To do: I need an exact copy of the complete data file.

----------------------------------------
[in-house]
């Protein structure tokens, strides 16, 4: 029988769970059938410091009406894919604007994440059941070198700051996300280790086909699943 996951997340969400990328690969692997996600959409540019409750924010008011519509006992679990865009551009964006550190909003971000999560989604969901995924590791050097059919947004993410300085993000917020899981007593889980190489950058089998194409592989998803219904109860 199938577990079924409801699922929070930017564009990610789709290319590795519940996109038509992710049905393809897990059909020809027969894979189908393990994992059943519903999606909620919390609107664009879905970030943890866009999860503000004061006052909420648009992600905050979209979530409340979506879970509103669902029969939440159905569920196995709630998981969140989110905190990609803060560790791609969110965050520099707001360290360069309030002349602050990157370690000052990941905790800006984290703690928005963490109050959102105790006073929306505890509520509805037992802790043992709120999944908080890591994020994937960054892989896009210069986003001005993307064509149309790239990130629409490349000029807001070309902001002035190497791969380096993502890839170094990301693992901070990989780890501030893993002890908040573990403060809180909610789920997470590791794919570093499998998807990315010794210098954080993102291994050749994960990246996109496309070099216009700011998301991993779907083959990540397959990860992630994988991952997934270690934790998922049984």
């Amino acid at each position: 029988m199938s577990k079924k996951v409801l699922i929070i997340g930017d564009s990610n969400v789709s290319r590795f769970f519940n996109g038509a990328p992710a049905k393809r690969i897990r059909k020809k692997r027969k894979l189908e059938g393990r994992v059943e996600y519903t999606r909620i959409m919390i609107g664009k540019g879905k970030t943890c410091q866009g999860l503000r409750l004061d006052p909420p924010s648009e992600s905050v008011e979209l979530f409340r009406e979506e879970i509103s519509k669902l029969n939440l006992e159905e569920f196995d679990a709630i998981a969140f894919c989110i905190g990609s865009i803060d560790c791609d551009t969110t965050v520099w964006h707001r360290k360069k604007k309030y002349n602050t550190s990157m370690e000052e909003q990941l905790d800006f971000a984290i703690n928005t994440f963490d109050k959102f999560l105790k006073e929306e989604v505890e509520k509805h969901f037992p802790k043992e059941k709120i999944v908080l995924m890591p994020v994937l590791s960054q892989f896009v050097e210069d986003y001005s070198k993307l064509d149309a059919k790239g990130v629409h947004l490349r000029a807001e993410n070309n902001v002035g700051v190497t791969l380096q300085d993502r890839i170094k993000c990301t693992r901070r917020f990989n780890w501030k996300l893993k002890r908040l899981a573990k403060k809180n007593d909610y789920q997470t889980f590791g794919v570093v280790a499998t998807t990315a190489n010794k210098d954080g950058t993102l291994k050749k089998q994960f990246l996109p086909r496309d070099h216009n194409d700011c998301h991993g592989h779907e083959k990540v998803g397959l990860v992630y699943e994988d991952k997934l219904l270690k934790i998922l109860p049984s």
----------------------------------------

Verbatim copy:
[in-house]
């Protein structure tokens, strides 16, 4: 029988769970059938410091009406894919604007994440059941070198700051996300280790086909699943 996951997340969400990328690969692997996600959409540019409750924010008011519509006992679990865009551009964006550190909003971000999560989604969901995924590791050097059919947004993410300085993000917020899981007593889980190489950058089998194409592989998803219904109860 199938577990079924409801699922929070930017564009990610789709290319590795519940996109038509992710049905393809897990059909020809027969894979189908393990994992059943519903999606909620919390609107664009879905970030943890866009999860503000004061006052909420648009992600905050979209979530409340979506879970509103669902029969939440159905569920196995709630998981969140989110905190990609803060560790791609969110965050520099707001360290360069309030002349602050990157370690000052990941905790800006984290703690928005963490109050959102105790006073929306505890509520509805037992802790043992709120999944908080890591994020994937960054892989896009210069986003001005993307064509149309790239990130629409490349000029807001070309902001002035190497791969380096993502890839170094990301693992901070990989780890501030893993002890908040573990403060809180909610789920997470590791794919570093499998998807990315010794210098954080993102291994050749994960990246996109496309070099216009700011998301991993779907083959990540397959990860992630994988991952997934270690934790998922049984």
């Amino acid at each position: 029988m199938s577990k079924k996951v409801l699922i929070i997340g930017d564009s990610n969400v789709s290319r590795f769970f519940n996109g038509a990328p992710a049905k393809r690969i897990r059909k020809k692997r027969k894979l189908e059938g393990r994992v059943e996600y519903t999606r909620i959409m919390i609107g664009k540019g879905k970030t943890c410091q866009g999860l503000r409750l004061d006052p909420p924010s648009e992600s905050v008011e979209l979530f409340r009406e979506e879970i509103s519509k669902l029969n939440l006992e159905e569920f196995d679990a709630i998981a969140f894919c989110i905190g990609s865009i803060d560790c791609d551009t969110t965050v520099w964006h707001r360290k360069k604007k309030y002349n602050t550190s990157m370690e000052e909003q990941l905790d800006f971000a984290i703690n928005t994440f963490d109050k959102f999560l105790k006073e929306e989604v505890e509520k509805h969901f037992p802790k043992e059941k709120i999944v908080l995924m890591p994020v994937l590791s960054q892989f896009v050097e210069d986003y001005s070198k993307l064509d149309a059919k790239g990130v629409h947004l490349r000029a807001e993410n070309n902001v002035g700051v190497t791969l380096q300085d993502r890839i170094k993000c990301t693992r901070r917020f990989n780890w501030k996300l893993k002890r908040l899981a573990k403060k809180n007593d909610y789920q997470t889980f590791g794919v570093v280790a499998t998807t990315a190489n010794k210098d954080g950058t993102l291994k050749k089998q994960f990246l996109p086909r496309d070099h216009n194409d700011c998301h991993g592989h779907e083959k990540v998803g397959l990860v992630y699943e994988d991952k997934l219904l270690k934790i998922l109860p049984s």